Leonard writes women with teeth, which numerous reviewers have noted; as Peter Wolf wrote in 1990, “Since Stick (1983), [Leonard’s] female characters have taken on a dimension rivaling that of his men; as a result, they generate more plot movement and spring more surprises than their earlier counterparts.” Describing just how Leonard does it might demand an entire academic paper; one of my favorite examples popped up in Out of Sight when Karen Sisco, the Marshall, says that, “Once you’re into it and you’re pumped up and you know who the guy is and you know you can’t give him one fucking inch . . . he has the choice, you don’t.” That might be as accurate a comment on human affairs as anyphilosophy book ever written. Or it might be empty pop commentary; another such moment happens when Sisco compares her bank robbing lover, Jack Foley, to Harry Dean Stanton in affect but not looks, saying that they were “both real guys who seemed tired of who they were, but couldn’t do anything about it.” One pleasure of the pulps is the blurred and indistinct line between the profound and silly, and one gets the impression that Leonard doesn’t care about the difference, if there is one.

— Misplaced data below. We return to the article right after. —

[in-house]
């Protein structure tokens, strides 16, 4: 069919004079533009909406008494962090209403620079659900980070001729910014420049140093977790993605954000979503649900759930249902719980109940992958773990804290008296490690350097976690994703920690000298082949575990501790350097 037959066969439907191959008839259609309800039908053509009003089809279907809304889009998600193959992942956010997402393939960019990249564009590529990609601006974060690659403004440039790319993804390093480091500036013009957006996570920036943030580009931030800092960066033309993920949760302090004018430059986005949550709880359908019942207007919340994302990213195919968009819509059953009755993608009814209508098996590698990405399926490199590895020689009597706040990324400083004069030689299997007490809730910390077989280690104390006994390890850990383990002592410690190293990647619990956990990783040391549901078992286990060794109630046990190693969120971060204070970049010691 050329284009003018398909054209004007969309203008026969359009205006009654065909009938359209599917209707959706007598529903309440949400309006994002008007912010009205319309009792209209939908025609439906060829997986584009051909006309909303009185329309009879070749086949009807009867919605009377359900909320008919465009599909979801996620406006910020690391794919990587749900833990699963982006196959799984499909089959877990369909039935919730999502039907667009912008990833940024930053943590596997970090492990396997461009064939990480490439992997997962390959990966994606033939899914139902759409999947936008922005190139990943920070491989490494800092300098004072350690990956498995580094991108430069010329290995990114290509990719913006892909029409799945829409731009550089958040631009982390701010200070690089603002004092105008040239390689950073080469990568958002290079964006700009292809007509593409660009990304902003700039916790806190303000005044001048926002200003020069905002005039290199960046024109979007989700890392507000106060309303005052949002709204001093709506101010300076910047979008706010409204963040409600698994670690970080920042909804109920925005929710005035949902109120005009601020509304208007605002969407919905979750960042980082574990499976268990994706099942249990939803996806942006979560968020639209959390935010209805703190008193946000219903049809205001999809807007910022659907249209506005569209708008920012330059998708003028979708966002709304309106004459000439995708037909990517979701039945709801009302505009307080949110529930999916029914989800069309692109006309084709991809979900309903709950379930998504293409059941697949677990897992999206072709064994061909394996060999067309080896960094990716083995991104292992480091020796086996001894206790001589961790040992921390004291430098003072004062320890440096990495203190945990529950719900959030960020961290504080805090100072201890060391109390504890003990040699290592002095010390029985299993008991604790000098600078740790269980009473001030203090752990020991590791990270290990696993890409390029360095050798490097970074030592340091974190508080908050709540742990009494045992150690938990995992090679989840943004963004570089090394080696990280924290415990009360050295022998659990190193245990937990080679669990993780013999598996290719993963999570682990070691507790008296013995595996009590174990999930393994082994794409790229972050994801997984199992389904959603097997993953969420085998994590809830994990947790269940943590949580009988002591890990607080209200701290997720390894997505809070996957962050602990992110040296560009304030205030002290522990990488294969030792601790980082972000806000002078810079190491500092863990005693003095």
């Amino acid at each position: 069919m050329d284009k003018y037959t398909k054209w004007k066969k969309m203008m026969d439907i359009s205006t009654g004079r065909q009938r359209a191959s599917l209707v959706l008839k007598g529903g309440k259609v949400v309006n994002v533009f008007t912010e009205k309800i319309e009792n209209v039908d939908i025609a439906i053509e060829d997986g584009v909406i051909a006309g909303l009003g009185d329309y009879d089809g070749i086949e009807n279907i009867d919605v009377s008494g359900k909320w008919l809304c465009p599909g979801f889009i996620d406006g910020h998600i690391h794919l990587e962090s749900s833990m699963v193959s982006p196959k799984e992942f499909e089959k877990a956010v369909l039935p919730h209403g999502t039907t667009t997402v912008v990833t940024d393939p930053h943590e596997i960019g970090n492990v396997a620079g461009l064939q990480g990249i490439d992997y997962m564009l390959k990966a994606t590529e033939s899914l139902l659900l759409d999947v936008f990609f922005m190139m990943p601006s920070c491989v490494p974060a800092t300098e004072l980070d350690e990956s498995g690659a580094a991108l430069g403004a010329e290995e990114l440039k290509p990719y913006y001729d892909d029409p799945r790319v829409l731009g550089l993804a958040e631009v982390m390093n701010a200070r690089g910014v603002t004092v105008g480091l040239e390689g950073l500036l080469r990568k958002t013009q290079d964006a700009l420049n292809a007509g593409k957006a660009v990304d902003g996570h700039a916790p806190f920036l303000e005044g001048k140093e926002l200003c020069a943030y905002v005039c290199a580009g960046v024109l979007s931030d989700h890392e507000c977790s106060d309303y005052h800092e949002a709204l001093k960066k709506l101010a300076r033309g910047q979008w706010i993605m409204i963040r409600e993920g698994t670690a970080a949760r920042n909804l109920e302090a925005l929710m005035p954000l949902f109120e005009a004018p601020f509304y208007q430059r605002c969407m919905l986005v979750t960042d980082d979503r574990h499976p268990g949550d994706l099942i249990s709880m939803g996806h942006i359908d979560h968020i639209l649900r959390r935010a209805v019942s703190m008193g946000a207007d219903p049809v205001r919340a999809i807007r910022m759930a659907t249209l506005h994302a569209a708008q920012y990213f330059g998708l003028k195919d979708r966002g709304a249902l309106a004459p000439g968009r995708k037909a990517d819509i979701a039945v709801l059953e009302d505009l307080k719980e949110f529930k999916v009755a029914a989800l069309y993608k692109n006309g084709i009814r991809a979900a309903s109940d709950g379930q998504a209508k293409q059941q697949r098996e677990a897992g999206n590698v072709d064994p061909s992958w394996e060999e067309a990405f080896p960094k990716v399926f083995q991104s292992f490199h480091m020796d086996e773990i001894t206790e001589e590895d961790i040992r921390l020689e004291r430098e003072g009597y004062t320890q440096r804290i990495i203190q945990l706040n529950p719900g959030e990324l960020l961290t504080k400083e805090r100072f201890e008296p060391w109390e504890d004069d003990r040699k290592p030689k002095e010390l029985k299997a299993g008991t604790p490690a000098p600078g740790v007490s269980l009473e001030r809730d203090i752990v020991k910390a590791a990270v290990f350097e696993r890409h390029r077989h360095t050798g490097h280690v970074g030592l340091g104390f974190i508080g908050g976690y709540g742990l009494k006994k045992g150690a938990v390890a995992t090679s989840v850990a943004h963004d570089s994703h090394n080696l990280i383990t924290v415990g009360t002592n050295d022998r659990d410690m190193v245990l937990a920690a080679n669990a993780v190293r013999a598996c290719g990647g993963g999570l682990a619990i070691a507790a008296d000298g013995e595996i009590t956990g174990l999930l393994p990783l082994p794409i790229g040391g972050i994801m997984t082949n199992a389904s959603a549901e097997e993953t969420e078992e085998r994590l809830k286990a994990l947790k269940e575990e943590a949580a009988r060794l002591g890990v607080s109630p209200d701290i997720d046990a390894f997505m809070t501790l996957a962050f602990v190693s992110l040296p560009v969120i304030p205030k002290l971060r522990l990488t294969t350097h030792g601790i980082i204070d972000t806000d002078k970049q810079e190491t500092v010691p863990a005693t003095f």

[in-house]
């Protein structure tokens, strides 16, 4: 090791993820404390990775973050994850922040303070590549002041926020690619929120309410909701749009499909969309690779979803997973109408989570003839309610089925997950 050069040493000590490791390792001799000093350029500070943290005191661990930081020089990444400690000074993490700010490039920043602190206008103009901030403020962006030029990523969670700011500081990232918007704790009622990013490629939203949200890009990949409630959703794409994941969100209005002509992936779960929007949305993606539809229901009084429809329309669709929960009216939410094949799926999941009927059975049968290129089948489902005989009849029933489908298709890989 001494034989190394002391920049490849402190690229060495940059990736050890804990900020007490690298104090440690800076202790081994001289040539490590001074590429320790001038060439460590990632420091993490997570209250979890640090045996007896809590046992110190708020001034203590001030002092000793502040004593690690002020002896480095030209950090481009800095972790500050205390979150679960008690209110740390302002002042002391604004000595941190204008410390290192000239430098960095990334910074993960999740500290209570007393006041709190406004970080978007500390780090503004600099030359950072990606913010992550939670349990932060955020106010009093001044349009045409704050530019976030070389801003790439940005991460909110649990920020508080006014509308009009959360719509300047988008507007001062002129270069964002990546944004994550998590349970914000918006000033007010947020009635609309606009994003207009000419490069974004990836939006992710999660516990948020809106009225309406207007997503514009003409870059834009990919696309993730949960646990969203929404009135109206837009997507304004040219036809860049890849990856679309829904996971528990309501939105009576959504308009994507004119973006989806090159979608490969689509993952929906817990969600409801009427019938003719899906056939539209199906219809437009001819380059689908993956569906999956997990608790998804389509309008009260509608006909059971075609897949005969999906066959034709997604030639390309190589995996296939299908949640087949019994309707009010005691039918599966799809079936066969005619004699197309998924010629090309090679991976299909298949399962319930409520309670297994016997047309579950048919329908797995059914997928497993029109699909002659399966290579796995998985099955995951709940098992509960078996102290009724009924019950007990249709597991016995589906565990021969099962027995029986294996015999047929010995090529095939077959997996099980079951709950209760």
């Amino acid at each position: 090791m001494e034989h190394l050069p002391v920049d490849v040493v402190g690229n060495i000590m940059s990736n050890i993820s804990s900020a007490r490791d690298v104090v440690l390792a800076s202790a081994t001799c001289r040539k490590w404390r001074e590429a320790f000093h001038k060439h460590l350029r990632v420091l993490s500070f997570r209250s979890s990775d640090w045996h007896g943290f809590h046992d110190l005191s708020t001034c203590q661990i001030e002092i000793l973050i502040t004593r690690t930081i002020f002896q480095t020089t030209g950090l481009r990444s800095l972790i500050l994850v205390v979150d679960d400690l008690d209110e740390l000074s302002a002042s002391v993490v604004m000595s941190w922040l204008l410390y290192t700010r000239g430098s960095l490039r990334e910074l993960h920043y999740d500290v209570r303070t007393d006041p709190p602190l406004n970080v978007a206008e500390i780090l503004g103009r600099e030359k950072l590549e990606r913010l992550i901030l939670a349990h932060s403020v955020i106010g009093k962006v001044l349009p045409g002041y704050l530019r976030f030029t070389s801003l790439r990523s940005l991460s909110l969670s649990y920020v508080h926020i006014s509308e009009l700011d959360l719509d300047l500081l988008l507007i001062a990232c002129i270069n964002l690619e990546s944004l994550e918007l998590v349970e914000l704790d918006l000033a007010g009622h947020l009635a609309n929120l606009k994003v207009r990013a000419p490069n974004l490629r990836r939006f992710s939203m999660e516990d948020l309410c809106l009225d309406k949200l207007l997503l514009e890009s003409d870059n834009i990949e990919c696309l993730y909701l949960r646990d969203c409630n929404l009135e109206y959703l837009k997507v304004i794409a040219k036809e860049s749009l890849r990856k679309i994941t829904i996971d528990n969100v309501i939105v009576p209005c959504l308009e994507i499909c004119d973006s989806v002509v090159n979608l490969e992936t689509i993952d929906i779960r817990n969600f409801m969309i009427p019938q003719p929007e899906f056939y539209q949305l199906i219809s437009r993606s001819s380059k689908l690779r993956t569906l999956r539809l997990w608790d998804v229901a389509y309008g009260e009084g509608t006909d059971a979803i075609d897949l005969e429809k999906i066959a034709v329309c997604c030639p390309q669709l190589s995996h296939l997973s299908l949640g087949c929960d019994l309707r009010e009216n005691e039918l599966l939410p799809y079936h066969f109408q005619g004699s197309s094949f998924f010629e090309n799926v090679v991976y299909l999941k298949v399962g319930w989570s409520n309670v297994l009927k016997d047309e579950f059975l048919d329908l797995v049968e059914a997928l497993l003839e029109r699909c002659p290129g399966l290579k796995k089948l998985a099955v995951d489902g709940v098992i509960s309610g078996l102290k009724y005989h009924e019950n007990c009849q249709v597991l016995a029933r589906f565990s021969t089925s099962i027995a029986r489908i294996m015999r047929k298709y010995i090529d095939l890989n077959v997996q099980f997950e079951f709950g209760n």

The same kind of realism pervades Get Shorty. In describing Harry Zimm, Leonard says, “Forty-nine movies and [Harry] looked more like a guy drove a delivery truck or came to fix your air-conditioning when it quit, a guy with a tool kit.” Dropping the “who” and other connectors is a classic Leonard move; it looks ostentatious in a single sentence, as if the novel was poorly edited, but in the context one quickly adapts to the rhythms of speech. Martin Amis’ Money is the only other novel I can think of with so distinctive and vigorous a voice that also succeeds. And notice that description of Harry the movie guy: it’s so good because it’s accurate and tells us that many producer and production people are essentially technicians, and the skills they employ aren’t fundamentally different in deployment than the guy who fixes your car or Xerox. Leonard compresses into a sentence what Julie Salamon conveys without stating in all of The Devil’s Candy: The Bonfire of the Vanities Goes to Hollywood.